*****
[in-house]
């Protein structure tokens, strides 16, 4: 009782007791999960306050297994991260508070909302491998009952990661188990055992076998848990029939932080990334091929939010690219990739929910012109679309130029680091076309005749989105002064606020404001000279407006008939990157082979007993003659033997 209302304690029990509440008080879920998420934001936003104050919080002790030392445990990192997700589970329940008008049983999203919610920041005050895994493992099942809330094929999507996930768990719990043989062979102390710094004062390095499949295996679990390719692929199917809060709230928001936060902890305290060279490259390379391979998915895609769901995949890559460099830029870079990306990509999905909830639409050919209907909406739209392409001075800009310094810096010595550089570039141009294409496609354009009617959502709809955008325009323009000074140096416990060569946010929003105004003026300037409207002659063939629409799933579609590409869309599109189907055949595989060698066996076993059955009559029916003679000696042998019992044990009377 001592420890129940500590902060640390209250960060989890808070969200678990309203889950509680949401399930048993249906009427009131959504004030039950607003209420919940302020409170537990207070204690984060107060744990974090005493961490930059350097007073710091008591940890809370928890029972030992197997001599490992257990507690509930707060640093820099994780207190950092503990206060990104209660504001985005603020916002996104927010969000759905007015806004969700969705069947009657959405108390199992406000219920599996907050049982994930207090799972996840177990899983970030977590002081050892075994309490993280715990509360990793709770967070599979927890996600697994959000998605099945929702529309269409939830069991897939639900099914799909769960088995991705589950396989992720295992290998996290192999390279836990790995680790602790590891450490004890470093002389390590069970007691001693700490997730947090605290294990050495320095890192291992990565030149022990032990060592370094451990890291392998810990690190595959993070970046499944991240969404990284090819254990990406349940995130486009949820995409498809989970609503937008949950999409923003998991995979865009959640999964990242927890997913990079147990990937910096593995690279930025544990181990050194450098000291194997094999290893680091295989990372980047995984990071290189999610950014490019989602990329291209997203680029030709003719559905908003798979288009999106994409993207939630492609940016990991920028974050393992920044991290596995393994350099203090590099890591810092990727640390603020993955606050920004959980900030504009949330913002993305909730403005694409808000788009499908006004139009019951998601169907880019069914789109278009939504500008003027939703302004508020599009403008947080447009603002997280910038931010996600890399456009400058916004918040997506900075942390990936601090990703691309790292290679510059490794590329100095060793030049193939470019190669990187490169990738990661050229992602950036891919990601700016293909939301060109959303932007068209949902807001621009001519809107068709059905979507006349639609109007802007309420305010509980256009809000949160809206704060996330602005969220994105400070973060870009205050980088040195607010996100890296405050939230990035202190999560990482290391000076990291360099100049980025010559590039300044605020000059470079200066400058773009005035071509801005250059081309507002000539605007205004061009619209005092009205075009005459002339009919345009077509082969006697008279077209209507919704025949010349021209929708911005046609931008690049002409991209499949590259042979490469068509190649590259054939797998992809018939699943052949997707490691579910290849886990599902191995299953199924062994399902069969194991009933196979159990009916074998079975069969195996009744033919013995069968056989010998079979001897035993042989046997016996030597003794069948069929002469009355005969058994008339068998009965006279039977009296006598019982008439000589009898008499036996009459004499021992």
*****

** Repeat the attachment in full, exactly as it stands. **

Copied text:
[in-house]
């Protein structure tokens, strides 16, 4: 009782007791999960306050297994991260508070909302491998009952990661188990055992076998848990029939932080990334091929939010690219990739929910012109679309130029680091076309005749989105002064606020404001000279407006008939990157082979007993003659033997 209302304690029990509440008080879920998420934001936003104050919080002790030392445990990192997700589970329940008008049983999203919610920041005050895994493992099942809330094929999507996930768990719990043989062979102390710094004062390095499949295996679990390719692929199917809060709230928001936060902890305290060279490259390379391979998915895609769901995949890559460099830029870079990306990509999905909830639409050919209907909406739209392409001075800009310094810096010595550089570039141009294409496609354009009617959502709809955008325009323009000074140096416990060569946010929003105004003026300037409207002659063939629409799933579609590409869309599109189907055949595989060698066996076993059955009559029916003679000696042998019992044990009377 001592420890129940500590902060640390209250960060989890808070969200678990309203889950509680949401399930048993249906009427009131959504004030039950607003209420919940302020409170537990207070204690984060107060744990974090005493961490930059350097007073710091008591940890809370928890029972030992197997001599490992257990507690509930707060640093820099994780207190950092503990206060990104209660504001985005603020916002996104927010969000759905007015806004969700969705069947009657959405108390199992406000219920599996907050049982994930207090799972996840177990899983970030977590002081050892075994309490993280715990509360990793709770967070599979927890996600697994959000998605099945929702529309269409939830069991897939639900099914799909769960088995991705589950396989992720295992290998996290192999390279836990790995680790602790590891450490004890470093002389390590069970007691001693700490997730947090605290294990050495320095890192291992990565030149022990032990060592370094451990890291392998810990690190595959993070970046499944991240969404990284090819254990990406349940995130486009949820995409498809989970609503937008949950999409923003998991995979865009959640999964990242927890997913990079147990990937910096593995690279930025544990181990050194450098000291194997094999290893680091295989990372980047995984990071290189999610950014490019989602990329291209997203680029030709003719559905908003798979288009999106994409993207939630492609940016990991920028974050393992920044991290596995393994350099203090590099890591810092990727640390603020993955606050920004959980900030504009949330913002993305909730403005694409808000788009499908006004139009019951998601169907880019069914789109278009939504500008003027939703302004508020599009403008947080447009603002997280910038931010996600890399456009400058916004918040997506900075942390990936601090990703691309790292290679510059490794590329100095060793030049193939470019190669990187490169990738990661050229992602950036891919990601700016293909939301060109959303932007068209949902807001621009001519809107068709059905979507006349639609109007802007309420305010509980256009809000949160809206704060996330602005969220994105400070973060870009205050980088040195607010996100890296405050939230990035202190999560990482290391000076990291360099100049980025010559590039300044605020000059470079200066400058773009005035071509801005250059081309507002000539605007205004061009619209005092009205075009005459002339009919345009077509082969006697008279077209209507919704025949010349021209929708911005046609931008690049002409991209499949590259042979490469068509190649590259054939797998992809018939699943052949997707490691579910290849886990599902191995299953199924062994399902069969194991009933196979159990009916074998079975069969195996009744033919013995069968056989010998079979001897035993042989046997016996030597003794069948069929002469009355005969058994008339068998009965006279039977009296006598019982008439000589009898008499036996009459004499021992």